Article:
The re-invention of laissez-faire under neoliberalism offered another tempting technology for capital accumulation rooted in the predation upon, and privatization of, Keynesian (social and military) security apparatuses. For instance, David Harvey (2005) described a “neoliberal state” whose mission is to “facilitate conditions for profitable capital accumulation on the part of both domestic and foreign capital” (p. 7). In 2008, James Galbraith defined a “predator state” as “a coalition of relentless opponents of the regulatory framework on which public purpose depends, with enterprises whose major lines of business compete with or encroach on the principal public functions of the enduring New Deal” (p. 131). Predatory corporations dictate and “poach” upon public purpose and have no loyalties for nations or populations (p. 131).
The neoliberal, predatory state that emerges in the descriptions provided by Harvey and Galbraith diverges from the frozen, idealized descriptions of the liberal state provided by founding neoliberal thinkers such as Friedrich von Hayek (1991) and Milton Friedman (1962). Yet, current U.S. bailout policies and programs point to a predatory neoliberal state whose mission it is to resolve and remediate (without altering) the problems of governance stemming from neoliberal de-regulation, privatization, and financialization. Neoliberal economists have responded to this type of criticism by defending the natural superiority of “efficient markets” and “competitive advantage.” Neoliberal think-tanks promoted the market-friendly, debt-based technology of individual micro-enterprise as the solution for growing structural unemployment (Karoly, 2007). From the perspective of neoliberal authorities, what mattered was steady expansion of the nation’s Gross Domestic Product (GDP) and credit, not job creation. Government policy obligingly aimed primarily at ensuring steady expansion of the monetary supply (Krugman, 2009). Dissent was subdued by the combination of steady growth and low inflation, despite growing evidence of aggregate demand-dampening economic inequality.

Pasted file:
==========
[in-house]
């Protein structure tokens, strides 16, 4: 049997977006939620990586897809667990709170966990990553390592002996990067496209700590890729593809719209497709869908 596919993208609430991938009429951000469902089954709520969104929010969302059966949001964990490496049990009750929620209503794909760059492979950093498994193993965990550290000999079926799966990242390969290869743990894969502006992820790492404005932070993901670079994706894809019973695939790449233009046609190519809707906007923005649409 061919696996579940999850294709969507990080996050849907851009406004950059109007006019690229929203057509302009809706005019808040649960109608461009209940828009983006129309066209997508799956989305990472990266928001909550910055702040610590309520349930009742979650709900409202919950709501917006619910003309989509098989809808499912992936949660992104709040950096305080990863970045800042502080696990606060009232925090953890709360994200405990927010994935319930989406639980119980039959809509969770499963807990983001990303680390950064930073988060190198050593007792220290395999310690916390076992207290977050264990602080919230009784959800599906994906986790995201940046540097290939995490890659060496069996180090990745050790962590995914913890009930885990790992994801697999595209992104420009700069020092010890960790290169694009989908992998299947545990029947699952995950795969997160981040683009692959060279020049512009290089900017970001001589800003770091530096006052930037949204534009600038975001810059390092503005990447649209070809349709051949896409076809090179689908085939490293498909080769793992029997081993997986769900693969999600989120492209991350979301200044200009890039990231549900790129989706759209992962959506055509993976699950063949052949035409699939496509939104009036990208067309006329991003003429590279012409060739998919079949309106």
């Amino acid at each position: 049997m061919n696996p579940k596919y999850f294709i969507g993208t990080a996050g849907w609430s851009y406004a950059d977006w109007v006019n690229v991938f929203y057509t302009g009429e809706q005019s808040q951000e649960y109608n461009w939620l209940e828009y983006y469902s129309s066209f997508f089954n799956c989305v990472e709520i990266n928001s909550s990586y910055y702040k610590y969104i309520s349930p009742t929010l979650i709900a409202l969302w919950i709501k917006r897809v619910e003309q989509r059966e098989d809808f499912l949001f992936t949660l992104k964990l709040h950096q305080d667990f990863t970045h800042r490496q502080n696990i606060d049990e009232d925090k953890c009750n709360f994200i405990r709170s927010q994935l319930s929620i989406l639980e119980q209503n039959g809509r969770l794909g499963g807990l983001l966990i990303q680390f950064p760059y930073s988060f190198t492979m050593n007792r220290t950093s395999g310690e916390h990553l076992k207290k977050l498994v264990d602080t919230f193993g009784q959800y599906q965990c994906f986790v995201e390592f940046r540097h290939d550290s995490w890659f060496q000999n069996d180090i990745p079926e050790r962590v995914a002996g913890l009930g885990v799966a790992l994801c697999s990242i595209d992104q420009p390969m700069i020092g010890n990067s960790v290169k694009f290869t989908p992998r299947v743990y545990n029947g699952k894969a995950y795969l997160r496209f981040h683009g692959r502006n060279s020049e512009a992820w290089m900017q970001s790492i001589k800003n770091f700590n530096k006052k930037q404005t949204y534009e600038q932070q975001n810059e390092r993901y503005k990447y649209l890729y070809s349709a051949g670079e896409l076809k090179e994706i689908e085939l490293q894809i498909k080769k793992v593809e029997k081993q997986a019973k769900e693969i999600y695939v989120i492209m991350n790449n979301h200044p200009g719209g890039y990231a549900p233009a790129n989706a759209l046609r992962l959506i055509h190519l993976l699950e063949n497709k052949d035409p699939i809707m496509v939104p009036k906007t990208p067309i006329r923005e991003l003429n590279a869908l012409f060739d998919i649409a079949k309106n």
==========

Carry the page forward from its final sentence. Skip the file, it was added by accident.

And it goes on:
BUT NOW DISSENT IS HERE!